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Discussion Starter · #1 ·
I have done some searching around the forum related to converting to and from the replay mpeg format, but i wasnt up on much of the terminology, mainly GOP.

I am familiar with ripping dvd's to divx and encoding divx back to burn on dvd's. Is there any easy demux for the replay mpeg files so they can be dumped into dvd studio pro and such? Basically is there an easy conversion option?
 

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AFAIK, only one person's had any success getting non-replay mpegs to play on replay boxes, and he wants to be paid for the software so it's not much use to the general community.


Using replay mpegs, on the other hand, is much easier. I'm not familiar with DVD Studio Pro, but there are plenty of open source programs that will demultiplex a file for you, http://mpgtx.sourceforge.net/ is one that I've used with success. You'll probably want to repair the headers before demultiplexing, either with womble or fix-time ( http://www.avsforum.com/avs-vb/showt...hreadid=236117 ),

otherwise a gap in the timestamp can confuse a DVD player.


Some quick terminology: GOP is a "group of pictures", usually about half a second long and is the smallest chunk of a MPEG that can be manipulated without reencoding. MPEGs are composed of multiple "streams" of data, three for replay files: audio, video, and system. The system stream, to my understanding, mainly syncs things up. A multiplexed MPEG has both audio and video streams in a single file, whereas a demultiplexed MPEG stores each audio and video stream in a separate file. Each audio and video block has a PTS header -- presentation timestamp (video also has DTS -- decoding timestamp, since frames can appear out of order).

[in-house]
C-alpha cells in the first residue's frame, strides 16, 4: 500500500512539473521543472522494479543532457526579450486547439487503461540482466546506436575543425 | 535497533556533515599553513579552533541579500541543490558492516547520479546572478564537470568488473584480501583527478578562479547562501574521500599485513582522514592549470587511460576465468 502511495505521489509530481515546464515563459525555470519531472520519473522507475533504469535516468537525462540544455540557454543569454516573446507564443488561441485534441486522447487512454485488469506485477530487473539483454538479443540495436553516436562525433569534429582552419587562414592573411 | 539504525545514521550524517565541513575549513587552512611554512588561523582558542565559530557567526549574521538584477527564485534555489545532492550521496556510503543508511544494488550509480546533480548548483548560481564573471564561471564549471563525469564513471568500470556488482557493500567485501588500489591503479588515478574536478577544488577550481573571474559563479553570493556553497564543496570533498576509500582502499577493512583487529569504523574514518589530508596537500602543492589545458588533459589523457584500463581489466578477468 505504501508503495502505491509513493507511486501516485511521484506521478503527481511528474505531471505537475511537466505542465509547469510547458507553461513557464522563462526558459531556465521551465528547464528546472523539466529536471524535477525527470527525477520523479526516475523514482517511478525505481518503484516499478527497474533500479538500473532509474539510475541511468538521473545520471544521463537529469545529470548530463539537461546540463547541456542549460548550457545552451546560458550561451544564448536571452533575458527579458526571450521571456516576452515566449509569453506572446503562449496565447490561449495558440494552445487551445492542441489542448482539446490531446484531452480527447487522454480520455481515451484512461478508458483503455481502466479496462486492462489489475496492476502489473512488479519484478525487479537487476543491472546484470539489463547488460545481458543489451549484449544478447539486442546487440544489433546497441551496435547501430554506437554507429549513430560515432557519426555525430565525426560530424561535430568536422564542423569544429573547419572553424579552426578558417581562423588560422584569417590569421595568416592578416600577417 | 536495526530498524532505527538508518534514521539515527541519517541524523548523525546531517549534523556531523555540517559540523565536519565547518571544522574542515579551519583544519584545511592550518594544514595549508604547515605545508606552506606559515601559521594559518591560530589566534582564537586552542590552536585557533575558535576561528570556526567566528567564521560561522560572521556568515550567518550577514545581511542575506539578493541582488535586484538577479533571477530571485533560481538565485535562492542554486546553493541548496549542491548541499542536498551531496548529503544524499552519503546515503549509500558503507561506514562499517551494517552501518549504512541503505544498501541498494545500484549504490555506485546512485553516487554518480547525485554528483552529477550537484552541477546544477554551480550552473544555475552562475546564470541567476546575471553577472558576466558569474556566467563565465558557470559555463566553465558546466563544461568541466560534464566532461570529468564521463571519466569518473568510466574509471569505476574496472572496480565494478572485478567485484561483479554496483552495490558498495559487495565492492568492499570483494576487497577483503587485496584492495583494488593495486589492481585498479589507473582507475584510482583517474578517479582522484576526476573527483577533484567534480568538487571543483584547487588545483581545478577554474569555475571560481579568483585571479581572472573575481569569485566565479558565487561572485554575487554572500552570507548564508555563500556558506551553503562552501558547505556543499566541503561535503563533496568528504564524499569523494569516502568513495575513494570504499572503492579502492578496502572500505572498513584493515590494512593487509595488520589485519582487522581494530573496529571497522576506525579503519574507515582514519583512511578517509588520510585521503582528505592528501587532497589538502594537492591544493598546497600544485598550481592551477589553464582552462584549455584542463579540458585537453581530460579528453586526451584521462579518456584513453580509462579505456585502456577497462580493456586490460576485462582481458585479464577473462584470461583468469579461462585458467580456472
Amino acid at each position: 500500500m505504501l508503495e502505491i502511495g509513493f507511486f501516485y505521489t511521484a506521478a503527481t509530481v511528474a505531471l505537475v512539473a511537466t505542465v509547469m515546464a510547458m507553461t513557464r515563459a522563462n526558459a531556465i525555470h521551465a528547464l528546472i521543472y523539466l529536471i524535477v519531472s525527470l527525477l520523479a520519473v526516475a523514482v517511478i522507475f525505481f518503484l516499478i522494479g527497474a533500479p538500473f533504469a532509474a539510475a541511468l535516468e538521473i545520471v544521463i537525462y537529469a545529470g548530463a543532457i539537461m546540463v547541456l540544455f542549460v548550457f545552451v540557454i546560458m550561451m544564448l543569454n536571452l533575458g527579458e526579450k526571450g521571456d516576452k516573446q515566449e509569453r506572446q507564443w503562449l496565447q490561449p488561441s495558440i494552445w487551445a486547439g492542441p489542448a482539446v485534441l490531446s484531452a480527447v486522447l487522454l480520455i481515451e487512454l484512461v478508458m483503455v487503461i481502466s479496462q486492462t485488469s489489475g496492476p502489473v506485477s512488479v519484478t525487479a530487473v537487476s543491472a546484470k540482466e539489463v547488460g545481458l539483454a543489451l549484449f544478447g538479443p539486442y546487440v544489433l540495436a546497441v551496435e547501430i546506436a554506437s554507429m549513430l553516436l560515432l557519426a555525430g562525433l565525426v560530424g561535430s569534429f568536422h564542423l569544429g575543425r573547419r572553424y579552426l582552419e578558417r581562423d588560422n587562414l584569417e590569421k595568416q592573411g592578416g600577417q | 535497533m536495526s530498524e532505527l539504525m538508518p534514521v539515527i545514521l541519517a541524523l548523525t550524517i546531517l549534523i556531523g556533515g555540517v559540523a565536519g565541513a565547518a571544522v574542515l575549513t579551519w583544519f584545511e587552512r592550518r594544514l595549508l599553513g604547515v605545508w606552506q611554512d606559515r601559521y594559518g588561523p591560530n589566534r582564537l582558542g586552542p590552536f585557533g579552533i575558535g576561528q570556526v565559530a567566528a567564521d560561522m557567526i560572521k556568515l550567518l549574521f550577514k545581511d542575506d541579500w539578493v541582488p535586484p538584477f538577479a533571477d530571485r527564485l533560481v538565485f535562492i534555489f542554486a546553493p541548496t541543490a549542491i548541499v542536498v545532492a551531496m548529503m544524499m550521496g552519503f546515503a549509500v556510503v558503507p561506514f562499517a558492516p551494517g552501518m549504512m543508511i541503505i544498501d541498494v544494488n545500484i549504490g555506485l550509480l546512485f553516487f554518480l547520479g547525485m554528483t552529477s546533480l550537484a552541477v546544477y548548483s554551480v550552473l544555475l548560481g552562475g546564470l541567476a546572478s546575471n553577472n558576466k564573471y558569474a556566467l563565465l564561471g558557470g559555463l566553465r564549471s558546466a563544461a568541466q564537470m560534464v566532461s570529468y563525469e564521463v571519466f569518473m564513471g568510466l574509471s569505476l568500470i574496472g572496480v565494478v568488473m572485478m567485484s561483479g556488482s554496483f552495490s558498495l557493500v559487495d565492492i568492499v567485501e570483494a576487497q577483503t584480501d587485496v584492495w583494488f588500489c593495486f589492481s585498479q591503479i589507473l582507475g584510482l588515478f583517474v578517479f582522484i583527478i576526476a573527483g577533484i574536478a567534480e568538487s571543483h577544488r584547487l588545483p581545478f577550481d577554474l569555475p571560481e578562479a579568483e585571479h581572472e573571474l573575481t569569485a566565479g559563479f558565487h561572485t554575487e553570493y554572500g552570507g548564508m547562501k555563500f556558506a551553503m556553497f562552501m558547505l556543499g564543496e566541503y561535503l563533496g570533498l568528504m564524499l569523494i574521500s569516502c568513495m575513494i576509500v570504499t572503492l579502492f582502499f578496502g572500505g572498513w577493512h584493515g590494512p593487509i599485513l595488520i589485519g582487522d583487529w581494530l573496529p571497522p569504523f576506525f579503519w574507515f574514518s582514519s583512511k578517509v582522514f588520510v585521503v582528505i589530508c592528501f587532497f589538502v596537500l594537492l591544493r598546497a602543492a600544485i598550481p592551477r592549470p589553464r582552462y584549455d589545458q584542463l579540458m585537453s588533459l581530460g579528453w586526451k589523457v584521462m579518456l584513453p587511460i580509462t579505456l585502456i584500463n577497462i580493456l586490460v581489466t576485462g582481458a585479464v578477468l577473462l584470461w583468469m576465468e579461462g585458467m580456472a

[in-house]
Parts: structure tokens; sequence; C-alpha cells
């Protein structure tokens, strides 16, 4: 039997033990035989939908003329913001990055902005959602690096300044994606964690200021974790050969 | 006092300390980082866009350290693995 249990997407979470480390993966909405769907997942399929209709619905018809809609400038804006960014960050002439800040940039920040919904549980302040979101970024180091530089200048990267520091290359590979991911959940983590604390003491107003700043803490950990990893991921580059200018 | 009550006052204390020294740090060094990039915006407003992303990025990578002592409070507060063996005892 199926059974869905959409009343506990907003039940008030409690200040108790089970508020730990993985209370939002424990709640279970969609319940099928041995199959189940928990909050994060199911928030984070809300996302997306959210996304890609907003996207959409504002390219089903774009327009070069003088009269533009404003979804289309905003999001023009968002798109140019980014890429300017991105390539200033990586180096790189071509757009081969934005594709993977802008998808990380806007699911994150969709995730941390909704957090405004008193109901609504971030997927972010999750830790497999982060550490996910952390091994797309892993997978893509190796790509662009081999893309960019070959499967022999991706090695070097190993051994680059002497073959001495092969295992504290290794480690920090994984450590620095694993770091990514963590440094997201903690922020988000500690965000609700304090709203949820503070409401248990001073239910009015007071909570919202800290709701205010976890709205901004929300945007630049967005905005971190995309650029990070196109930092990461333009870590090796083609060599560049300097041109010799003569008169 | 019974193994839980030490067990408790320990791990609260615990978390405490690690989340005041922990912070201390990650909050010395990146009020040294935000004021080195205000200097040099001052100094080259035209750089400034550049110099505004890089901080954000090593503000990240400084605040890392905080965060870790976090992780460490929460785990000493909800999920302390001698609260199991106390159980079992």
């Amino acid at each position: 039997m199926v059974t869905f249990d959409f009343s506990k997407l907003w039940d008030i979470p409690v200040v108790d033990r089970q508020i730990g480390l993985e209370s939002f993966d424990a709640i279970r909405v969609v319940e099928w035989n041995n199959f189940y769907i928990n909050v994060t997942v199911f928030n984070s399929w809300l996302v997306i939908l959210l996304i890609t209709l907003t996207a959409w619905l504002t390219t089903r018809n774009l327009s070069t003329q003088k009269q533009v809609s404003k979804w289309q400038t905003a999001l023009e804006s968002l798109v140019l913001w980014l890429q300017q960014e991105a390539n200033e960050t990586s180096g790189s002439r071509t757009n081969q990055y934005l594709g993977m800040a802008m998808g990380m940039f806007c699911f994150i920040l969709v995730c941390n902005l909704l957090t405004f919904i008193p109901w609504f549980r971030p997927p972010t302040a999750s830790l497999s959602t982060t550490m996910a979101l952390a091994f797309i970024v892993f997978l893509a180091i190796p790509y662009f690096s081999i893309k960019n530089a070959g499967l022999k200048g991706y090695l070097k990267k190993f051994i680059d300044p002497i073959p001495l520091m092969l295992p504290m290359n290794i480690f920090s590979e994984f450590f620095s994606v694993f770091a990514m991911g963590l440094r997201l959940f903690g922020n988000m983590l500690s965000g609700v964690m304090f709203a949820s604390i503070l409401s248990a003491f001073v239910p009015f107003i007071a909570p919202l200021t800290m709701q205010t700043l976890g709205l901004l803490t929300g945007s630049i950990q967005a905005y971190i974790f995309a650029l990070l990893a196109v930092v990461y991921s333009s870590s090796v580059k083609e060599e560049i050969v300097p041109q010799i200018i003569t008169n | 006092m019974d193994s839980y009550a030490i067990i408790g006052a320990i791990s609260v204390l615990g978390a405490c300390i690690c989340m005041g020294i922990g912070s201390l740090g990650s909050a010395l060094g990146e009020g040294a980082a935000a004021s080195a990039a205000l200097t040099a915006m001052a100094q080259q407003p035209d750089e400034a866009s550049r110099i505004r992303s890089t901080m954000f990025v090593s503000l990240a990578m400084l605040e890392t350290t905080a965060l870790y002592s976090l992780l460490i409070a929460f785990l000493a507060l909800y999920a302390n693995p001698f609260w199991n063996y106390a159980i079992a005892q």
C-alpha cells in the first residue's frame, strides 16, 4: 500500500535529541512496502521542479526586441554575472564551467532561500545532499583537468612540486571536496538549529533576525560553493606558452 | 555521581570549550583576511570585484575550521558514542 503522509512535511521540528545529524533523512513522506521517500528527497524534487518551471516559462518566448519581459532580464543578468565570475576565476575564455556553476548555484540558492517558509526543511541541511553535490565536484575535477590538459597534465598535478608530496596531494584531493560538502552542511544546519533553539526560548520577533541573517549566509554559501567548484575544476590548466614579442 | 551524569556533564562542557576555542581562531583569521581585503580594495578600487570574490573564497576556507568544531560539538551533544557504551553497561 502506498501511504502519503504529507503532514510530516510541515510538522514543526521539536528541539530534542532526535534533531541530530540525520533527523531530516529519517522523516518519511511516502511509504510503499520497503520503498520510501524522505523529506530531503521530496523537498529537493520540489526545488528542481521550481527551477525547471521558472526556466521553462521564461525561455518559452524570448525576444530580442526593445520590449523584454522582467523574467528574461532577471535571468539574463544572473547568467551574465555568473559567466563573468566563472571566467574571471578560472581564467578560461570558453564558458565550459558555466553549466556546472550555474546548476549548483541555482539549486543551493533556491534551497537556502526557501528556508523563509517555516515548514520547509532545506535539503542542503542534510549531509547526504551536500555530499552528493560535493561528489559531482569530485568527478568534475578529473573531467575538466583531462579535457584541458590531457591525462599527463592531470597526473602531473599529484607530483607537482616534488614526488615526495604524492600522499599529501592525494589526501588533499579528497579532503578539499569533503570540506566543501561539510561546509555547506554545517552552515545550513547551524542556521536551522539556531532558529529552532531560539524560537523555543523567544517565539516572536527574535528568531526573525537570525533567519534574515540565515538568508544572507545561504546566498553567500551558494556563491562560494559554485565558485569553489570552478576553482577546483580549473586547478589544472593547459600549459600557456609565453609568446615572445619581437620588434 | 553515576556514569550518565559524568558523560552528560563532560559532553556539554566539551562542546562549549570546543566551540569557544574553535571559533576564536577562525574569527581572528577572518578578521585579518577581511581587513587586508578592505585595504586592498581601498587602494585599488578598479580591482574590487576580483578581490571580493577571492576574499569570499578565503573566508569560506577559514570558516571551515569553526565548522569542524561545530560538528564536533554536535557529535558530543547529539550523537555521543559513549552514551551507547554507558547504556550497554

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Discussion Starter · #5 ·
thanks for the great replies so far. i have found some valuable information in your posts regarding the use of replay mpeg files. Is the issue with creating replay mpeg files just that no one has matched the format? (besides that one anal guy)
 

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That's pretty much the issue. The decoder only seems able to handle a very small subset of valid MPEG files, which is why we don't have 4000->5000 streaming yet. For instance, the 4000 decoder expects that all headers will be aligned on word boundaries and that every frame will have both a PTS and DTS. The 5000, on the other hand, doesn't seem to care about the header allignment and video headers only have a DTS if it's different than the PTS. They also store the frames differently (though I can't quantify how).


To put it simply, to get a non-replay mpeg working, you'll most likely have to tweak (or write from scratch) an encoder to output that specific format. Not a simple task by any measure.
 

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Not quite the answer you want, but maybe this will be of interest to you. Check out Xbox Media Player which is a media player for the Xbox (requires a modded Xbox) that can play virtually any kind of multimedia file you throw at it. It can even play Divx's across the network from an SMB share. Also works with the Xbox DVD remote. It was actually my reason for getting an Xbox-it works really well.
 
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